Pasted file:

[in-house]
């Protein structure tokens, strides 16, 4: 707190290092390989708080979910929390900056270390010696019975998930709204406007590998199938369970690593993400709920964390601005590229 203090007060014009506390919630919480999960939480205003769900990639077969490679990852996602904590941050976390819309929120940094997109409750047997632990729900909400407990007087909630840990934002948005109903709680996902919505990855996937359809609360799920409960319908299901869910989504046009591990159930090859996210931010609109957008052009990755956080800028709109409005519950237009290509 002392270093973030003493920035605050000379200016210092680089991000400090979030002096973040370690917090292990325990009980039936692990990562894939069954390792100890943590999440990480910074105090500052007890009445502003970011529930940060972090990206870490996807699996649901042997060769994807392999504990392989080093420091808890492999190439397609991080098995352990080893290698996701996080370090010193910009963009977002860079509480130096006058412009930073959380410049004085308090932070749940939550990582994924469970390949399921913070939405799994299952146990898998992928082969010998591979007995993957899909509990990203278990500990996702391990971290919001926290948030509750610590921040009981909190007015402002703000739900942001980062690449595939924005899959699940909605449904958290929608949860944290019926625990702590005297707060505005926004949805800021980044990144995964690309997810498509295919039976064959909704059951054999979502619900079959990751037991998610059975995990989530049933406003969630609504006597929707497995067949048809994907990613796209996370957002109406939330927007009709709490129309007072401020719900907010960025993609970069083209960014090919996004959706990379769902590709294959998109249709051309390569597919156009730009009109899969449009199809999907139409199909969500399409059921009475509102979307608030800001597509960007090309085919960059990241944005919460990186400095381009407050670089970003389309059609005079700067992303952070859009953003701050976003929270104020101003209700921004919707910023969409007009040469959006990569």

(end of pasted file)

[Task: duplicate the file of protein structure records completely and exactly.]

[in-house]
């Protein structure tokens, strides 16, 4: 707190290092390989708080979910929390900056270390010696019975998930709204406007590998199938369970690593993400709920964390601005590229 203090007060014009506390919630919480999960939480205003769900990639077969490679990852996602904590941050976390819309929120940094997109409750047997632990729900909400407990007087909630840990934002948005109903709680996902919505990855996937359809609360799920409960319908299901869910989504046009591990159930090859996210931010609109957008052009990755956080800028709109409005519950237009290509 002392270093973030003493920035605050000379200016210092680089991000400090979030002096973040370690917090292990325990009980039936692990990562894939069954390792100890943590999440990480910074105090500052007890009445502003970011529930940060972090990206870490996807699996649901042997060769994807392999504990392989080093420091808890492999190439397609991080098995352990080893290698996701996080370090010193910009963009977002860079509480130096006058412009930073959380410049004085308090932070749940939550990582994924469970390949399921913070939405799994299952146990898998992928082969010998591979007995993957899909509990990203278990500990996702391990971290919001926290948030509750610590921040009981909190007015402002703000739900942001980062690449595939924005899959699940909605449904958290929608949860944290019926625990702590005297707060505005926004949805800021980044990144995964690309997810498509295919039976064959909704059951054999979502619900079959990751037991998610059975995990989530049933406003969630609504006597929707497995067949048809994907990613796209996370957002109406939330927007009709709490129309007072401020719900907010960025993609970069083209960014090919996004959706990379769902590709294959998109249709051309390569597919156009730009009109899969449009199809999907139409199909969500399409059921009475509102979307608030800001597509960007090309085919960059990241944005919460990186400095381009407050670089970003389309059609005079700067992303952070859009953003701050976003929270104020101003209700921004919707910023969409007009040469959006990569």